Build Your Own Web Site the Right Way using HTML & CSS

Learn the right way of coding web pages. Whether you are just starting out or have been throwing pages together for many years, this book will show you the right way to code your web pages.

My Rating: yesyesyesyesno





This book is an excellent resource both for newcomers who want to learn the "right" way to code their web pages. It is also almost as useful for experienced web authors who want to get away from using 20th Century hacks in their web pages and start coding them properly.

The book covers XHTML quite thoroughly as well as those sections of CSS that are supported by current browsers. The book doesn't cover Javascript or server side scripting but the last chapter of the book introduces newcomers to some ways that they can get some of the effects that those languages provide without having to learn them. The content of the book is also (with one exception) introduced in a logical order building on what has come before.

The one section of the book that I think fails to live up to the authors goal of teaching you the right way to do things so that you don't fall into bad habits is the section on Stylesheet positioning. The book quite rightly tells readers not to use tables for layout and then provides four methods of using Stylesheets to produce the equivalent result. These four methods are presented in the following order.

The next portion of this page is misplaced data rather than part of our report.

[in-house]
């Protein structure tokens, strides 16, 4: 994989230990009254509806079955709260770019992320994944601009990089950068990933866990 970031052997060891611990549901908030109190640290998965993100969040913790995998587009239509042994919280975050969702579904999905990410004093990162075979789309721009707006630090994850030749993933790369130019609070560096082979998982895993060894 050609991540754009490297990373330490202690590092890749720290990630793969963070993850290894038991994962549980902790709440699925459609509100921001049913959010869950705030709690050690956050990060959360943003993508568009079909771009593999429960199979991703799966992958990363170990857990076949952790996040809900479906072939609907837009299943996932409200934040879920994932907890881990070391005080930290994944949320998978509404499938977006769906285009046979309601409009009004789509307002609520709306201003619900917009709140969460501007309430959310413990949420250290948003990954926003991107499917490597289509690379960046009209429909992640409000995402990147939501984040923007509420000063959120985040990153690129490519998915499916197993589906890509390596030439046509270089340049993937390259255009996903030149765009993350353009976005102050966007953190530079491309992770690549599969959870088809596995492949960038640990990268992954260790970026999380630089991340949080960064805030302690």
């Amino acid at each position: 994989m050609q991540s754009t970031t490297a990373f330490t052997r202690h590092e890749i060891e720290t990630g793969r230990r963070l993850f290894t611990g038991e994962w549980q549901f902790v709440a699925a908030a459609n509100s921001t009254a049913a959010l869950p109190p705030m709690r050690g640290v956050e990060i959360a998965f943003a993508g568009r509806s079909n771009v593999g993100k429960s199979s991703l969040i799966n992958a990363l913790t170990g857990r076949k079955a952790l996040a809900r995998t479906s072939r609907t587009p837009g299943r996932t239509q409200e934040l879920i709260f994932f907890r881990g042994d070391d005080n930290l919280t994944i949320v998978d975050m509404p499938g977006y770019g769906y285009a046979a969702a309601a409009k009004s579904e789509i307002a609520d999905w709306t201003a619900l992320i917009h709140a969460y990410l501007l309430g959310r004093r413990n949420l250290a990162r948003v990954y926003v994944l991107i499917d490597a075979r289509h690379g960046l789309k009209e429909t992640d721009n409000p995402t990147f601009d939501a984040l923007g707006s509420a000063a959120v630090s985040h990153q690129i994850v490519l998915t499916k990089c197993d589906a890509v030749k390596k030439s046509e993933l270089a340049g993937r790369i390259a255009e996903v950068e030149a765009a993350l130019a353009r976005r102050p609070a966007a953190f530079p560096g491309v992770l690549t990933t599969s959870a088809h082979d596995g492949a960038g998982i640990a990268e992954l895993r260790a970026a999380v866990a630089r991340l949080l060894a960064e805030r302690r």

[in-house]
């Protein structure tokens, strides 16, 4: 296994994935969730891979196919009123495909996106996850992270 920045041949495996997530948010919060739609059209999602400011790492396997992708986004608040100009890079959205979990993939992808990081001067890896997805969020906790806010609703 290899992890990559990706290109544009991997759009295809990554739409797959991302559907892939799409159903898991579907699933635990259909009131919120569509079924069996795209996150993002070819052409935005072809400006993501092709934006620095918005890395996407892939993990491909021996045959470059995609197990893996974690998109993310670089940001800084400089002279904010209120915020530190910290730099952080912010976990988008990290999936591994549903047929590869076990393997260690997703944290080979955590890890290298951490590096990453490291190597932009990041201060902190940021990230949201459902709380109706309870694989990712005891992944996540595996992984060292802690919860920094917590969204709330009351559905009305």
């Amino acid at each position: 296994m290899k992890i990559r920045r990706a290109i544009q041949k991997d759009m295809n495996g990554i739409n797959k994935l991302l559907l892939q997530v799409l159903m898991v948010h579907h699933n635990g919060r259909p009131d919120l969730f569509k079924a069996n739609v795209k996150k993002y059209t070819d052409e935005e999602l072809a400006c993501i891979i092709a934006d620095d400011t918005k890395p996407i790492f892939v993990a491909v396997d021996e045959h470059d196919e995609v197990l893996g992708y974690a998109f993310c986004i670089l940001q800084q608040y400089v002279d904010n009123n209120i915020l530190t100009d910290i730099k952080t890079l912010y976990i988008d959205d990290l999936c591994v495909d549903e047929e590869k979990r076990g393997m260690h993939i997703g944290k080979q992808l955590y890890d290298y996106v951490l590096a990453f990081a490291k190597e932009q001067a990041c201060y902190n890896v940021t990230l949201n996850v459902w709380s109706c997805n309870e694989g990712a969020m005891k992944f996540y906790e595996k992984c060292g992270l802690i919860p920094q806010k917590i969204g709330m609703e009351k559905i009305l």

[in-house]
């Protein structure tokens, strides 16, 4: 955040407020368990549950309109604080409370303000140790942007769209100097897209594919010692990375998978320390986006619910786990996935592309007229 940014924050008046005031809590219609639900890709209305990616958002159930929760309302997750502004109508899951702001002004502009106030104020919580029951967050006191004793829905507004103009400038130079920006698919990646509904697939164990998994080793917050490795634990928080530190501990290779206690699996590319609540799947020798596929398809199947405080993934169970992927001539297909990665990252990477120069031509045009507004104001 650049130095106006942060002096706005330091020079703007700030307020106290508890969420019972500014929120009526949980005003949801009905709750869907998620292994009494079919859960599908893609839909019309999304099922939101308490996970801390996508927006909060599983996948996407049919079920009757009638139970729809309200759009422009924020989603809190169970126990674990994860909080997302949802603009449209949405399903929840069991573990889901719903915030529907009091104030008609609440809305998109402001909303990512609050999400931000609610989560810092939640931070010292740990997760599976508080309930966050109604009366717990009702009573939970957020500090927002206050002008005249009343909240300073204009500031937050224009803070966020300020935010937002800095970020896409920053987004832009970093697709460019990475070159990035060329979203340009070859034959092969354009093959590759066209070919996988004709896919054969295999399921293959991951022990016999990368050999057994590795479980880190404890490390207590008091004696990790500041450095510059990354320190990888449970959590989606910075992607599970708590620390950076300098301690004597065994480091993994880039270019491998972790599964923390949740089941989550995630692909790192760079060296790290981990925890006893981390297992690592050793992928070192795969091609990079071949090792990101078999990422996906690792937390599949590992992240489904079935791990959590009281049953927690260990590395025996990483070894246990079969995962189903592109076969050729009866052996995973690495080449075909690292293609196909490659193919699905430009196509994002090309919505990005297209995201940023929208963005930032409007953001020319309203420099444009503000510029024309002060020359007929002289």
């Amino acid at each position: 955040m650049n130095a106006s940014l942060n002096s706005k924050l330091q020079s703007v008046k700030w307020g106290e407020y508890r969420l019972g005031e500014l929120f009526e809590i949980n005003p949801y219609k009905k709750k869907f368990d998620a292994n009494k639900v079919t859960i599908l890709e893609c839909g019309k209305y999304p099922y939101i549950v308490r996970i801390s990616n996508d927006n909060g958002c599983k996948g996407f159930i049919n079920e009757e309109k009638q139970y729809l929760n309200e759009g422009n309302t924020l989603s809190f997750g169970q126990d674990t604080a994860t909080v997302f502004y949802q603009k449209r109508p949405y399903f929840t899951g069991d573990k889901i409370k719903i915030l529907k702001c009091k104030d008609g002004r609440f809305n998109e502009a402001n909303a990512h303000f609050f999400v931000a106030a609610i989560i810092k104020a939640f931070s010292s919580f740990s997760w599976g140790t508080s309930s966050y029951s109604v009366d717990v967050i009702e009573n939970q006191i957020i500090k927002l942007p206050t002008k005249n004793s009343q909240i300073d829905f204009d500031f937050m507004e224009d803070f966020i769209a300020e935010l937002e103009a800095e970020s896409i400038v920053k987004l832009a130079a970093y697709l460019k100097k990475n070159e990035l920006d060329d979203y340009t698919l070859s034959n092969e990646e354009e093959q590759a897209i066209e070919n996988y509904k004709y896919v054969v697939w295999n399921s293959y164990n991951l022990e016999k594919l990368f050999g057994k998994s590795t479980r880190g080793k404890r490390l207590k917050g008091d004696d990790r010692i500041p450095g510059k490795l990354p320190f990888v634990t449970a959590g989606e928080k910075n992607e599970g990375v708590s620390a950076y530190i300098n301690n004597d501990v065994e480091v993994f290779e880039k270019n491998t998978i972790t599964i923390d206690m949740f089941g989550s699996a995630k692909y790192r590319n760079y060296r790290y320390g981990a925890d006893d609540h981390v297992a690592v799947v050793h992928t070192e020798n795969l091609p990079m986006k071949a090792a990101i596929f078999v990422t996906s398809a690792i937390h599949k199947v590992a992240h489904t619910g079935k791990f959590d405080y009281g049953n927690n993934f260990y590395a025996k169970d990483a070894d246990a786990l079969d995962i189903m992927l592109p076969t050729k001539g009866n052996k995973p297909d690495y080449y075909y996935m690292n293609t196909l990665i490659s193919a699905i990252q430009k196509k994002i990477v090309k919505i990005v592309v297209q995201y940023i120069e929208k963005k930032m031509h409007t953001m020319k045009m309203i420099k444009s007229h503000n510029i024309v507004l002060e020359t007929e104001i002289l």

1. absolute positioning
  2. absolute within relative positioning
  3. relative positioning
  4. floated positioning

I agree that presenting this material in this order presents the methods in order from easiest to do through to the hardest to do correctly but it also presents them in the reverse order in which they ought to be considered for use. Absolute positioning by itself is rarely the right way of going about handling the positioning of the elements on a web page as the page layout is instantly destroyed as soon as the browser is resized or the font size of the enclosed text is changed. About the only time absolute positioning by itself makes sense is for elements that you need to move independently of the rest of the page and you need Javascript for that which the book doesn't cover. Admittedly the book does discuss these problems as well but given the limited use for absolute positioning and the books intention of teaching the right way to create pages I think that this section would have been better left out as at least some readers will see its inclusion as a justification for coding their pages that way.

With that sole exception I feel that the book provides an excellent presentation of how to go about correctly coding web pages that will display [properly in all of the browsers in common use today in a way that makes their future maintenance as simple and straightforward as possible.

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